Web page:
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The Historical Distinctiveness of Central Europe

A Study in the Philosophy of History


Krzysztof Brzechczyn

The aim of this book is to explain economic dualism in the history of modern Europe. The emergence of the manorial-serf economy in the Bohemia, Poland, and Hungary in the 16th and the 17th centuries was the result of a cumulative impact of various circumstantial factors. The weakness of cities in Central Europe disturbed the social balance – so characteristic for Western-European societies – between burghers and the nobility. The political dominance of the nobility hampered the development of cities and limited the influence of burghers, paving the way to the rise of serfdom and manorial farms. These processes were accompanied by increased demand for agricultural products in Western Europe

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An Individual and Two Approaches toward Political Revolution

Appendix II:

An Individual and Two Approaches toward Political Revolution

Non-Marxian historical materialism – a theory put forward by Leszek Nowak at the end of 1970s – constitutes one of few approaches toward revolution founded uniquely on political factors. The majority of theories of revolution emphasizes the economic reason and dimensions of these social phenomena.

The above-mentioned theory conceptualizes the mechanism of the outbreak of a political revolution with two approaches – termed by me “sociological” and “anthropological.” According to the sociological approach, an outbreak of revolution resulted from the processes of revalorization of autonomous social ties. Differently, according to the anthropological approach, the outbreak of a revolution is a consequence of an extreme increase of control exhorted by the authorities leading, in turn, to a rise of opposition constituted of citizens belonging to a certain category of individuals who refuse to subjugate, even under the most oppressive conditions.


According to the primary sociological approach originating from the end of 1970s, an outbreak of a revolution occurring in the stage of most severe oppression is a response to the revalorization of autonomous social ties. Nowak describes the mechanism as follows:

A long-lasting situation of political oppression leads people to gradually lose their primal sensitivity to danger, causes them to accustom to life under the conditions of political pressure and to habituate to these conditions. They accustom individually, learn how to avoid danger by themselves, and gradually realize that the most effective method of survival under the conditions of political pressure is founded on solidarity ←339 | 340→and willingness to help others, because every individual (every citizen, not every ruler) can find him/herself in a situation of repression, hence it is in the common interest that every individual is willing to offer help to his/her fellow citizens. As a result, autonomous interpersonal relations that had been dissolved by declassing citizens are being slowly rebuilt. Initially, they rebuilt on the elemental level as mutual help in avoiding individual danger, later, they rebuilt on the level of common undertakings, and finally the process concludes with mass opposition. This process can be described as the rebirth of civil society in a declassed populace leading to the restoration of the ability to fight for their political interests in the most repressed individuals.458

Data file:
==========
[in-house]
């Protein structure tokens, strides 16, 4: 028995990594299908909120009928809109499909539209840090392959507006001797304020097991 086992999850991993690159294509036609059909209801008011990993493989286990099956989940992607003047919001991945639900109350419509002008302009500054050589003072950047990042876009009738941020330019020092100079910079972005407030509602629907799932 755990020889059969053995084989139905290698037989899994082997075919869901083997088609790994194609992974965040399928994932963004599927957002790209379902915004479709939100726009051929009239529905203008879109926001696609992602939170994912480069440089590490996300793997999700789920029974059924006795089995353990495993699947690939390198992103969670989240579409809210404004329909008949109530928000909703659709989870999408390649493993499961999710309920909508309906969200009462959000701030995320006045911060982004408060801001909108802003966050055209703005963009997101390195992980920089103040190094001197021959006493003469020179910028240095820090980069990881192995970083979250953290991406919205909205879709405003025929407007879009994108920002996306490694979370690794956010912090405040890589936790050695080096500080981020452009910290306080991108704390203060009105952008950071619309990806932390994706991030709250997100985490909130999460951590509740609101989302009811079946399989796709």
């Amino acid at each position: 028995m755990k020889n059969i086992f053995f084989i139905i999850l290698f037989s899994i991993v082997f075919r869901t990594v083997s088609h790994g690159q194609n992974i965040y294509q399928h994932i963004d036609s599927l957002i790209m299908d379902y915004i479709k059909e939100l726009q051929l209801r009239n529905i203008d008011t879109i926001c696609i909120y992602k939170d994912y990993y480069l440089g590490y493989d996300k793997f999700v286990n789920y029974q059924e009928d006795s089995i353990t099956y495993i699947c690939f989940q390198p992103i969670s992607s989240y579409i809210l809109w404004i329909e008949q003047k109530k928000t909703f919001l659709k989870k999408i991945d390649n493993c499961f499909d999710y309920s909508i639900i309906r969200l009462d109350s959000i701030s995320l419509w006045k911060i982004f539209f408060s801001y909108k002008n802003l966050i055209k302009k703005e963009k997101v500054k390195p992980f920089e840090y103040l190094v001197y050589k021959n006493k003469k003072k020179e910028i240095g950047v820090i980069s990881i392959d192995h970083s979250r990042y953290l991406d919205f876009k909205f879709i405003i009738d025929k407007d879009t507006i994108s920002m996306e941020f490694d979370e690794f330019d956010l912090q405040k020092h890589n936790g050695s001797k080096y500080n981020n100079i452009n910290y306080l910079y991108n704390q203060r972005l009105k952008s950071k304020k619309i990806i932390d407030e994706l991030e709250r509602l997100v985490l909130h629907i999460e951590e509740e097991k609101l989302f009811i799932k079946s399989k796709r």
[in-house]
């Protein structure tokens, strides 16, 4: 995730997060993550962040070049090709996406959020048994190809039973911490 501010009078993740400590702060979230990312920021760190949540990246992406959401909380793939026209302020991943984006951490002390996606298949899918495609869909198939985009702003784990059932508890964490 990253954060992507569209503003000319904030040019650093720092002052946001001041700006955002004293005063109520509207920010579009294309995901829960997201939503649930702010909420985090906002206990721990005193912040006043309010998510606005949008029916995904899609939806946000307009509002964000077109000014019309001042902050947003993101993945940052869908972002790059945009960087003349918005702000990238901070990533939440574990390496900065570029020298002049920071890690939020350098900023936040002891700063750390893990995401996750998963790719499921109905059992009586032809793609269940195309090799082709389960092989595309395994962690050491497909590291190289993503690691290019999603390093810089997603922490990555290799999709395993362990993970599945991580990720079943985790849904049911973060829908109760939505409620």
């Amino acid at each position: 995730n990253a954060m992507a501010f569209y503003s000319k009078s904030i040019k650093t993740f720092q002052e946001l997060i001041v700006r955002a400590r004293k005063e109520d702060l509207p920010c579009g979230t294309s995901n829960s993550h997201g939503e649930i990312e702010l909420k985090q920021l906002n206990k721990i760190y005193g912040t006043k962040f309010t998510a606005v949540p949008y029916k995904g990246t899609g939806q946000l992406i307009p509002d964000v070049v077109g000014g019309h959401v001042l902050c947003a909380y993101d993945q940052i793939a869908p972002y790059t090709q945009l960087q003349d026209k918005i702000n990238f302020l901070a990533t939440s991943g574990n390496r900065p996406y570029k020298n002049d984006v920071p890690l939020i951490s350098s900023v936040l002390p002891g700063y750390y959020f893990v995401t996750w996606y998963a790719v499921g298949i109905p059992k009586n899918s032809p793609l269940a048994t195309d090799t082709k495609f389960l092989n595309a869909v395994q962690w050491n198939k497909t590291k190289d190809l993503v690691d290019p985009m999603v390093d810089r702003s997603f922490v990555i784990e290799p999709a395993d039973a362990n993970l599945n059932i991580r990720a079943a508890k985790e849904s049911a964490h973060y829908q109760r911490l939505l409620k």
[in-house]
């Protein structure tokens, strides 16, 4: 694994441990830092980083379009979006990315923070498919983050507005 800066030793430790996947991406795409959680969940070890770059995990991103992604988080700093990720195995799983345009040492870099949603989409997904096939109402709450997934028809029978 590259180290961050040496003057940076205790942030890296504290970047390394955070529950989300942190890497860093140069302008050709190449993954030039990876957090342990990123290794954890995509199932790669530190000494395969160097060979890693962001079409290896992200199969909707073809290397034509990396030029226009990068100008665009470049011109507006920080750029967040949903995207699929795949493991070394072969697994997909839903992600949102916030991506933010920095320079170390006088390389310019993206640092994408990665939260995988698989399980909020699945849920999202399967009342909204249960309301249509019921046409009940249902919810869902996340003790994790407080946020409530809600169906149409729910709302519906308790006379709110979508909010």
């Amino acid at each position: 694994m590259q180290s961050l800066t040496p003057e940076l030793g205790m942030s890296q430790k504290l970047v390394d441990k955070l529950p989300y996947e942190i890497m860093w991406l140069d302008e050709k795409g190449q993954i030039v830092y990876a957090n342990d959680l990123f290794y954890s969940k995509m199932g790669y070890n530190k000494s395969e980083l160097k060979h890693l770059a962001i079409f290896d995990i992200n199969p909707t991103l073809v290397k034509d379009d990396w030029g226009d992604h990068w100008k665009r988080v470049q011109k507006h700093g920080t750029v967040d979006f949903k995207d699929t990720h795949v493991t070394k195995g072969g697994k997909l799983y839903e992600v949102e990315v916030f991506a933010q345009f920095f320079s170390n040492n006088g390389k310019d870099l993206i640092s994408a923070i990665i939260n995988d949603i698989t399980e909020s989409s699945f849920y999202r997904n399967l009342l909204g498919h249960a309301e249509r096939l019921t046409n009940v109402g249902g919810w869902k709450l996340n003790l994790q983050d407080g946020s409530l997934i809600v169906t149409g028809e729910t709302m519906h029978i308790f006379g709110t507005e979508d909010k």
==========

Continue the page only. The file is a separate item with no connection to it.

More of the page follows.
The final stage of oppression unfolds as follows:

[S];imultaneously as the ruling class oppresses the society from bottom to top, a process of restitution of human ties takes place in the lowest class, the civil class […]. The category of citizens most severely oppressed slowly becomes ready to fight with the oppression and, finally, this fight turns into a revolution. It enters a stage of civil freedom.459

The thesis based on this model can be expressed in the following way:

Sociological Thesis (ST*). Revolution is a result of processes of revalorization of autonomous social ties taken place within a civil class.


A non-Christian model of man introduced by Nowak in the end of 1980s supported the theory of political evolution based on more explicitly anthropological assumptions. According to this new approach, an outbreak of a revolution results from actions of individuals who take a peculiar attitude – an attitude of a revolutionist who refuses to subjugate:

This may be explained by the fact that in this kind of extreme condition, posing a threat of totalization, the social influence is acquired by one of the peculiar attitudes – that of the revolutionaries. When a situation threatens the total elimination of civil society (or the incorporation of the entire society by the structure of enslavement) the revolutionaries, which so far constitute a marginal minority, win support. The attitude of rebellion spreads, until it finally encompasses the masses. We could metaphorically say that the society, endangered by totalization, initiates a defense mechanism – a revolution.460

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The anthropological approach introduced significant corrections to the description of the evolution of the phase of enslavement. Most importantly, the phase of full subjugation cannot be reached, as a civil society, however small, cannot be entirely eliminated. Moreover, the process of enslavement develops the following order: civil masses, servants, lower circles of power:

When the lower ranks of power are totally enslaved, the class of rulers completely exhausts the possibilities of internal expansion. The only way to realize its interests – in the conditions of an isolated society S, of a constant level of technology, and so on – is to expand the sphere of regulation at the costs of the remnants of civil society. Social alienation grows even further and reaches the threshold of civil awakening. Finally, the revolution of the second type takes place.461